An old-fashioned, narrow-minded, fossilized person!
(J.C. Ryle, "Needs of the Times!" 1879)
There is a common complaint in these days, that there is a lack of power in Christianity, and that the church does not shake the world as it did in former years. Shall I tell you what the reason is, in plain words? It is the low tone of life which is so sadly prevalent among professing believers. I believe we fall far short in our standard of Christian practice.
The times require a higher standard of personal holiness, and an increased attention to practical religion in daily life.
I must honestly declare my conviction, that there never has been . . .
so much profession of religion — without practice,
so much talking about God — without walking with Him,
so much hearing God's Words — without doing them,
as there is at this present date!
Never were there so many empty tubs and tinkling cymbals!
Never was there so much formality — and so little reality!
The whole tone of men's minds on what constitutes practical Christianity seems lowered. The old golden standard of the behavior which befits a Christian, appears debased and degenerated. You may see scores of religious people (so-called) continually doing things which in days gone by, would have been thought utterly inconsistent with vital Christianity! They see no harm in such things as theater-going, dancing, incessant novel reading — and they cannot in the least understand what you mean by objecting to them! The ancient tenderness of conscience about such things seems dying away and becoming extinct, like the dodo-bird.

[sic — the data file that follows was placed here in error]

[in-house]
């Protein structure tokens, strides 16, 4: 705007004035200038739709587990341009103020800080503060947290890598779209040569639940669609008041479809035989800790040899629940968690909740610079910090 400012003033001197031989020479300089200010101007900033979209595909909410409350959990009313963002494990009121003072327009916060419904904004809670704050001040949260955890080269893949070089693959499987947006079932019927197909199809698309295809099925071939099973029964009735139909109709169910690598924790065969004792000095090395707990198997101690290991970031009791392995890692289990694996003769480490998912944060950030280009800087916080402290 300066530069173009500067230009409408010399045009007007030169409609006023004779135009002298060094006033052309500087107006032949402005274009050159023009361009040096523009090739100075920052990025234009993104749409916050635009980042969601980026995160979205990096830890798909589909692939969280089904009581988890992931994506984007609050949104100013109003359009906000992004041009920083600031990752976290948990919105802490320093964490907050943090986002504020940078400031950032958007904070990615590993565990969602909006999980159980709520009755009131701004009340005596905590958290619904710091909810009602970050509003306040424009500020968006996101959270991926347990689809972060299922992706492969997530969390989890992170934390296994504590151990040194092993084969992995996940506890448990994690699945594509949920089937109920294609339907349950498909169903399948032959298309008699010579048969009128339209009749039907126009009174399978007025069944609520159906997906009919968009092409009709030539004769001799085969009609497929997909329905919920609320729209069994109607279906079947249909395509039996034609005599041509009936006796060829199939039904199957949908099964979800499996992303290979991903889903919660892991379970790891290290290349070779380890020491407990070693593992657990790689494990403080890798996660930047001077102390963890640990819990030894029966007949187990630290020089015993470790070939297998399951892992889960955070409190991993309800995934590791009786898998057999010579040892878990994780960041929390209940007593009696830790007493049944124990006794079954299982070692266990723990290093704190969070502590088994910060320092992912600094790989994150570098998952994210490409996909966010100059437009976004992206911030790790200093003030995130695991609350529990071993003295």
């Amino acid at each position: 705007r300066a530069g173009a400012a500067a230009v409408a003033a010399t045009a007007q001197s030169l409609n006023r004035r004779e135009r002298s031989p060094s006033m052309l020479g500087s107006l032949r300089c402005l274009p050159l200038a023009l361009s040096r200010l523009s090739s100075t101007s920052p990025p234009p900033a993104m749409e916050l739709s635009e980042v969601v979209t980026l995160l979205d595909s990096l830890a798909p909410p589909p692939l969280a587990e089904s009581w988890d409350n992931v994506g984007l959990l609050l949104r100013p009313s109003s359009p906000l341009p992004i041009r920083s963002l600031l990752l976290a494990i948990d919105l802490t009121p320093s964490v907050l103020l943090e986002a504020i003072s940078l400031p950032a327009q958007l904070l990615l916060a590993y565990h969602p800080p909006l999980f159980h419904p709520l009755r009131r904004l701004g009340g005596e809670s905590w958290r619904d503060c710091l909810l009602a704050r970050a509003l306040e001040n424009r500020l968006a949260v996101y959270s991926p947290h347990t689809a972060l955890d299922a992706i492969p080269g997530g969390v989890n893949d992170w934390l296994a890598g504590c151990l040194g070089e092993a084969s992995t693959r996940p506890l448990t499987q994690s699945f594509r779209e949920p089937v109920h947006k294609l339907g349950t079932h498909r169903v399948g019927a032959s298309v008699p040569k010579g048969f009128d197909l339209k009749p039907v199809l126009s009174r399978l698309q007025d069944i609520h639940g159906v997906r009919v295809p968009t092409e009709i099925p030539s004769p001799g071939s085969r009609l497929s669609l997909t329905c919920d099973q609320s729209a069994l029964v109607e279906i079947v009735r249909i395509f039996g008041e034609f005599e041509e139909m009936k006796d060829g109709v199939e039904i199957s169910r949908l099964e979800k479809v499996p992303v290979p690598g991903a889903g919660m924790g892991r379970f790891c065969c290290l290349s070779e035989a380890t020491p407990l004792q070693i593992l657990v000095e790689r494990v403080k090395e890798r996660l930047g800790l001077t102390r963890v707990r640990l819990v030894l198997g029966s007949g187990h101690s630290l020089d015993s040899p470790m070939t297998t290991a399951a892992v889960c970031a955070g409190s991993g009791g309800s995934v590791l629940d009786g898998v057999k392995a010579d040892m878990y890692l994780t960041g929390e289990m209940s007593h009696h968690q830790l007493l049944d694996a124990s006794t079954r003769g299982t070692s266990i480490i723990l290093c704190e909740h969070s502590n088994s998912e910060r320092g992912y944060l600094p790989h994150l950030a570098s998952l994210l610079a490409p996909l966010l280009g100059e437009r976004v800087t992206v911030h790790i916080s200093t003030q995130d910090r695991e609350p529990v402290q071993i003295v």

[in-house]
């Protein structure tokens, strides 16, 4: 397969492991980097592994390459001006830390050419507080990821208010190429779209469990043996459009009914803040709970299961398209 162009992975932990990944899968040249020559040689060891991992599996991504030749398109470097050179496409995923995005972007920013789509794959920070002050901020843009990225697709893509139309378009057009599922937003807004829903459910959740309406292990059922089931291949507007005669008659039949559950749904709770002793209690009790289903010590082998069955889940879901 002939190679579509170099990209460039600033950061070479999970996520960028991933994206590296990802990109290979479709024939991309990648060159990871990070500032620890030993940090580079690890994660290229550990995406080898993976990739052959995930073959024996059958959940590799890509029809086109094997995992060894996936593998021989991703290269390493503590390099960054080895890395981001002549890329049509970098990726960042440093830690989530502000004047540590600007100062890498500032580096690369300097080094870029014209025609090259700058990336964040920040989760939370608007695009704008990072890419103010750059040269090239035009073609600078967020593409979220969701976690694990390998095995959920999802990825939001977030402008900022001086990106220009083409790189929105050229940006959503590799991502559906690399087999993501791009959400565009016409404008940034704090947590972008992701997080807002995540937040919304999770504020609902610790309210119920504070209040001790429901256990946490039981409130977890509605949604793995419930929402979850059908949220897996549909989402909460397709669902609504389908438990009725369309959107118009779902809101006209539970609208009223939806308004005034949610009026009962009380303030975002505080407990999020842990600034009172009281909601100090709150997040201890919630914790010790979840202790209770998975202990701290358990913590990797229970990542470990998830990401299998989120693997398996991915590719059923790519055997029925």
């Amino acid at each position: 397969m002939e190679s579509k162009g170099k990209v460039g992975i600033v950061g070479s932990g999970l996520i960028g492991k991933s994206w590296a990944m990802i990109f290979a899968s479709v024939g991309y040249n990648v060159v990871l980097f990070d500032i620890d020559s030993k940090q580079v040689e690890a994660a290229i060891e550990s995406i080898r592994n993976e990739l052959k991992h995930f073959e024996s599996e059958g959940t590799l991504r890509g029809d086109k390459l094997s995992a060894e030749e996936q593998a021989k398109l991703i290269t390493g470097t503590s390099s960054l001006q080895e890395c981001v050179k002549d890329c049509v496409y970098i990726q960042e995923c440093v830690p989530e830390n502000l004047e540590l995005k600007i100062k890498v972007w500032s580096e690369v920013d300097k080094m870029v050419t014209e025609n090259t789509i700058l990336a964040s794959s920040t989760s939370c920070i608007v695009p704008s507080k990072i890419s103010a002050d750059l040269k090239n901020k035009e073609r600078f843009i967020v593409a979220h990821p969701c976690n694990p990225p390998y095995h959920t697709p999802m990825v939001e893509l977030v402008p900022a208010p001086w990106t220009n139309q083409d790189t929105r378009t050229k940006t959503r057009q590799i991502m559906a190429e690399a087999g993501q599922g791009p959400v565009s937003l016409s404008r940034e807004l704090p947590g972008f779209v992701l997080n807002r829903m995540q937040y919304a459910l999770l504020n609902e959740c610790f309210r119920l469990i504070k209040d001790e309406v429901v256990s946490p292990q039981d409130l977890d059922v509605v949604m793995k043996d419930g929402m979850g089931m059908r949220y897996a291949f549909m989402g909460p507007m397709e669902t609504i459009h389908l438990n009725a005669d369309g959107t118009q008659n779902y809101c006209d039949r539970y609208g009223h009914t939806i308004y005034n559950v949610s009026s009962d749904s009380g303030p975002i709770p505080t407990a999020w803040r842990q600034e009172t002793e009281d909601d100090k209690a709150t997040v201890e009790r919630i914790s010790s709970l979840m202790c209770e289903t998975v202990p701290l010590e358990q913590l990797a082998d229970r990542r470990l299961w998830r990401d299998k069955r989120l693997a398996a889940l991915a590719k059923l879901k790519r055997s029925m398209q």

And when you venture to remonstrate with those who indulge in them, they only stare at you as an old-fashioned, narrow-minded, fossilized person, and say, "What is the harm?" In short, laxity and levity are the common characteristics of the rising generation of professors.
Where is . . .
the redemption of time,
the absence of luxury and self-indulgence,
the unmistakable separation from earthly things,
the manifest air of being always about our Master's business,
the singleness of eye,
the simplicity of home life,
the high tone of conversation in society,
the patience, the humility, the universal love —
which marked Christians seventy or eighty years ago? Yes, where is it indeed? We have inherited their principles — but I fear we have not inherited their practice!
The Holy Spirit sees it — and is grieved! The world sees it — and despises us. The world sees it — and cares little for our testimony. It is life, life — a heavenly, godly, Christ-like life — depend on it, which influences the world!